1. 5082 POINTS
    J Paul Wilson CFP, CHFCPRO
    Certified Financial Planner, JPW Insurance Retirement Investments, Halifax, Nova Scotia, Canada
    Joe is the owner of policy and as the owner and if no contingent owner is named the ownership the policy would pass to Joe's estate. The policy would remain in force as long as the premiums are continued to be paid. Then of course there is the issue of a beneficiary in the event of John's death. Naming a contingent or successor owner is strongly recommended
    Answered on November 28, 2016
  2. 7479 POINTS
    Steve KobrinPRO
    President, The Firm of Steven H. Kobrin, LUTCF, 6-05 Saddle River Rd #103, Fair Lawn, NJ 07410
    It's a really good question. It makes you think about who is going to manage your estate when you pass on. Who will own your assets, including your life insurance? Who will pay for that policy?

    If Joe dies, then who will pay for the insurance on John? It could be that the coverage would no longer be needed, so the policy could lapse or be surrendered. But what if the coverage is still needed, for example to take care of debts in Joe’s estate? He really needs to designate an executor to keep up premium payments. The insurance carrier would need that person to step forward and contact them to take over the policy.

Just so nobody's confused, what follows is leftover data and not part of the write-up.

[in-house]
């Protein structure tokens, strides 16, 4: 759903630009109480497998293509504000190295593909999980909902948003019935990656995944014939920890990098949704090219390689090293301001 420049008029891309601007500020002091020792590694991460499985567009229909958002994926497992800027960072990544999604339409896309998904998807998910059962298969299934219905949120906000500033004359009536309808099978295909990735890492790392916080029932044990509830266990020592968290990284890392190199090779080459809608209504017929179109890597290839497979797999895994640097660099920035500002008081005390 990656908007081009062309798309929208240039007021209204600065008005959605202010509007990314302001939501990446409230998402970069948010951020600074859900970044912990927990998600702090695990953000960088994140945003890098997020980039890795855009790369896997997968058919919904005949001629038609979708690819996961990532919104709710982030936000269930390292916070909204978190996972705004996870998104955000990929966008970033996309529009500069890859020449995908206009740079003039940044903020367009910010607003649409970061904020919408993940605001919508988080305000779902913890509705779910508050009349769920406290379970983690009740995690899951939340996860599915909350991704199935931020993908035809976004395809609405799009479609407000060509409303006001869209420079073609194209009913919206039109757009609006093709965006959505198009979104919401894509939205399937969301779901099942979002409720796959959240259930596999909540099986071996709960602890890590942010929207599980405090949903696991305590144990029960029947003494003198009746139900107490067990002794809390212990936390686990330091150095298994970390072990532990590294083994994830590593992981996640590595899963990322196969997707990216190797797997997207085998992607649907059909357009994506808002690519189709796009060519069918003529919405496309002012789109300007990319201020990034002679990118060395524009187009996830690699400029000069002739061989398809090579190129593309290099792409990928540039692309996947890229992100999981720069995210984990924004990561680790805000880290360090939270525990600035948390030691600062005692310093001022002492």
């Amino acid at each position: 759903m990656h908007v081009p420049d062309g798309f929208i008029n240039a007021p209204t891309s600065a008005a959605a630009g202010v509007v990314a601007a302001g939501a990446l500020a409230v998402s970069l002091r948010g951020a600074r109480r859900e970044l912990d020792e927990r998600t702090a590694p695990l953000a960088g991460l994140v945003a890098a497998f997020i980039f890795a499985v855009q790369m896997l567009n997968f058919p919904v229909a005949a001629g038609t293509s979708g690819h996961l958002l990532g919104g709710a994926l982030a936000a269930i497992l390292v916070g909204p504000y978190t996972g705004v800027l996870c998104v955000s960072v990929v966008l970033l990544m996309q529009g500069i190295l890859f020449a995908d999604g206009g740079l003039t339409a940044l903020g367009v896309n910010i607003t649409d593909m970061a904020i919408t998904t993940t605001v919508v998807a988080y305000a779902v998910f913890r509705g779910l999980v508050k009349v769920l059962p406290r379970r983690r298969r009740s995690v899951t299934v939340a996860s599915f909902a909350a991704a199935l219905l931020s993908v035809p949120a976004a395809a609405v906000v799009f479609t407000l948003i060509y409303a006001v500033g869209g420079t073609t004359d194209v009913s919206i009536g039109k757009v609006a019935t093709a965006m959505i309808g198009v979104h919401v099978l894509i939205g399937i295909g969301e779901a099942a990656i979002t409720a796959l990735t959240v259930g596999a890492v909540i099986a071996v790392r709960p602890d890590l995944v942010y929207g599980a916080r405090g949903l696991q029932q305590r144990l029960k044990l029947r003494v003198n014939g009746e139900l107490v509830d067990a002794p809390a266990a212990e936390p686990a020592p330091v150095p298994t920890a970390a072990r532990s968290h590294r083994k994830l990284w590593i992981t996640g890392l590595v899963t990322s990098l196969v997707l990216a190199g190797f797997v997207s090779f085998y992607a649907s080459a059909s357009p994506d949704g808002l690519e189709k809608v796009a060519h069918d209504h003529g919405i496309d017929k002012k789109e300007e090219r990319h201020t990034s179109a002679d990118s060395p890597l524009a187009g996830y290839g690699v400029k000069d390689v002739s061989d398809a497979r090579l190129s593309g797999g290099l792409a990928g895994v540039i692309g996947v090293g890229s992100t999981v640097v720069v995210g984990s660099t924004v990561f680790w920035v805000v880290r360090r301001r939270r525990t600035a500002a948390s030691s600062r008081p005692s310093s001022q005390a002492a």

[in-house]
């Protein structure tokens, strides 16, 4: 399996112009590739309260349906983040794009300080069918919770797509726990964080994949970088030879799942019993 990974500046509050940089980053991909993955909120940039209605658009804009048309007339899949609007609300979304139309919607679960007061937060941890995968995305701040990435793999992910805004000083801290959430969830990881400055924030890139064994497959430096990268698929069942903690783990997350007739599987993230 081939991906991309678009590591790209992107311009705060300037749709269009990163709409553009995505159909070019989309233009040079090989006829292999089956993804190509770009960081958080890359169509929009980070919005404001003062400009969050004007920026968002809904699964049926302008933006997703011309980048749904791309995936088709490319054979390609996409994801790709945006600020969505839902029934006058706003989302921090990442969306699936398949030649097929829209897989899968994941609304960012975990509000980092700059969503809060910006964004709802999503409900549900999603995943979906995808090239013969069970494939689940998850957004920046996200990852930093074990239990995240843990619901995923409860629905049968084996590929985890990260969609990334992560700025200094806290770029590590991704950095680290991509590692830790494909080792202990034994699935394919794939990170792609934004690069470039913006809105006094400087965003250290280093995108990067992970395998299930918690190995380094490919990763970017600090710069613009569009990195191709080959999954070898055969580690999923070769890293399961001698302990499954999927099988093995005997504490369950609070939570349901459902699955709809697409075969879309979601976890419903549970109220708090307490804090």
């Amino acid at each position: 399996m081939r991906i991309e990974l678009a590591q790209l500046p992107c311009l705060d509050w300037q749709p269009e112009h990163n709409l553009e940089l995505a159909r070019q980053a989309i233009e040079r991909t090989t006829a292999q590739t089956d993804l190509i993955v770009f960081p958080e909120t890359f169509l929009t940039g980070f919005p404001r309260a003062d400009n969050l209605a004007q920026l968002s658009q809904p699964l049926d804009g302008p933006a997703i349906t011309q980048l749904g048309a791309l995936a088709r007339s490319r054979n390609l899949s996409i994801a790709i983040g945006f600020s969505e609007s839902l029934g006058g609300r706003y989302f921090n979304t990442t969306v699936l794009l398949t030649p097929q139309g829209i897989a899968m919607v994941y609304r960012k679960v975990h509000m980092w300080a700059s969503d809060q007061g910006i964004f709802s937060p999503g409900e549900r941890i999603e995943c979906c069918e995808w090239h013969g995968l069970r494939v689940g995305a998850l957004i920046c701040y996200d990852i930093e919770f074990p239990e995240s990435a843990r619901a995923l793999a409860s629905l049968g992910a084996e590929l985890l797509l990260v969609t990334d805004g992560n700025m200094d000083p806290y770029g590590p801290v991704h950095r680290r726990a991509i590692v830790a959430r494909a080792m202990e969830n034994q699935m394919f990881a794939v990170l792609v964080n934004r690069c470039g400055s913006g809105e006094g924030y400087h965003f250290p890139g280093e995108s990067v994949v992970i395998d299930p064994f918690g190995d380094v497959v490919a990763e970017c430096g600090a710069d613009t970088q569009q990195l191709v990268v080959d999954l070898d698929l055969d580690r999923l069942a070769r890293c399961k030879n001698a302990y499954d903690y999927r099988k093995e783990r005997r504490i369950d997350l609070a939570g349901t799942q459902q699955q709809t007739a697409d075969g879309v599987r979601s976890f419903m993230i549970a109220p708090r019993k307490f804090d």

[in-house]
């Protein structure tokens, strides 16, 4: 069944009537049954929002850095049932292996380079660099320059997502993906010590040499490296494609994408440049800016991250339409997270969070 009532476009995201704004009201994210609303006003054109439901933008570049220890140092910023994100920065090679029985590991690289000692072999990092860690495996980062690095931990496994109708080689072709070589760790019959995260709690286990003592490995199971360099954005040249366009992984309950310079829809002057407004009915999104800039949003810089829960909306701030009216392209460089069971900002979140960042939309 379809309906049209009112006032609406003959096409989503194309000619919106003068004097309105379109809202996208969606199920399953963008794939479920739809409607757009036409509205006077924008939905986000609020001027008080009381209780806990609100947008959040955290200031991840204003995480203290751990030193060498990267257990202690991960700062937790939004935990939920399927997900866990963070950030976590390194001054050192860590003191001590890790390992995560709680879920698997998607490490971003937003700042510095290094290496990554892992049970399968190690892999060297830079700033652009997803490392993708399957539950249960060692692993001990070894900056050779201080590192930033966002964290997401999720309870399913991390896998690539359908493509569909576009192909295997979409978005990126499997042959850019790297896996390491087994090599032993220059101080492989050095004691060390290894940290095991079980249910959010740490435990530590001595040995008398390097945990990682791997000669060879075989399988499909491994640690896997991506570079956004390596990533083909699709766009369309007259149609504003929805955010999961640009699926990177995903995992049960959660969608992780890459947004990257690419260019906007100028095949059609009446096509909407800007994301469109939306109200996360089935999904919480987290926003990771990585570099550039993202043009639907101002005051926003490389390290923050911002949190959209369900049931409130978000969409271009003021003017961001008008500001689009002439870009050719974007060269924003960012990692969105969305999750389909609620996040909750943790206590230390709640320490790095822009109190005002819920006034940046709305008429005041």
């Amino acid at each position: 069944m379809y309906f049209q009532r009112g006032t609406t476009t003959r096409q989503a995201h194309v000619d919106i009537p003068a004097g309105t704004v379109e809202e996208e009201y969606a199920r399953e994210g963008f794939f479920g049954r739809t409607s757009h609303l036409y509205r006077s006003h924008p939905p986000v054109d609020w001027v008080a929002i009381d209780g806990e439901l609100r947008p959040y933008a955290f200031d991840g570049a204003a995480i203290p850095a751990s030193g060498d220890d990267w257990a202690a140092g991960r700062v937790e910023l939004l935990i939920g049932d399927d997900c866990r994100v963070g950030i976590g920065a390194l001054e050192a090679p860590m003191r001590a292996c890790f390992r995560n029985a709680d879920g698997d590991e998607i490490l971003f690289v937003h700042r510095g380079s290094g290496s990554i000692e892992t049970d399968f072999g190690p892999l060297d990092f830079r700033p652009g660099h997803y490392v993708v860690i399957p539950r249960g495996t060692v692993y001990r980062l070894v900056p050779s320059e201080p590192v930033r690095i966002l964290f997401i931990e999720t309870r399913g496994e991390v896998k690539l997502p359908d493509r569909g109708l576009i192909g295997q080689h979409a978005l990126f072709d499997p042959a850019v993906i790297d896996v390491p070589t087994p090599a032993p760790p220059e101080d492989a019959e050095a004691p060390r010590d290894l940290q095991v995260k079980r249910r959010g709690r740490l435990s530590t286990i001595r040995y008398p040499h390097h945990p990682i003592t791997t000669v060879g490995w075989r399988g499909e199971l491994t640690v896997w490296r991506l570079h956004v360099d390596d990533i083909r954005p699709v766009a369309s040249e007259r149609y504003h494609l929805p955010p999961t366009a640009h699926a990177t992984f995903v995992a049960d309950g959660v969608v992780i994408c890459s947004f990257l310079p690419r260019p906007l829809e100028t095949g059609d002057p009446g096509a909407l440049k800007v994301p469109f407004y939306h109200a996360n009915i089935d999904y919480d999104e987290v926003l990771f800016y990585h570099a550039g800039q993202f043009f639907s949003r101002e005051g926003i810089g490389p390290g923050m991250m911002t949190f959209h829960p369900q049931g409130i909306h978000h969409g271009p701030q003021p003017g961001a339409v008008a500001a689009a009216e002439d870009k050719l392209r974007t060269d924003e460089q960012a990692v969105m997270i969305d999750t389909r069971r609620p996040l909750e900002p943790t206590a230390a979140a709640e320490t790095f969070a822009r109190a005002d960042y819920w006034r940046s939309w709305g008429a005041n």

Let's suppose that Joe wanted some kind a division of labor: his executor - perhaps his accountant, or other professional advisor – could take care of his general estate, but another person, such as his brother, would manage the life insurance - maybe to keep it all in the family. In that case he should name his brother as a successor owner so he would have full control.
    Answered on December 29, 2016
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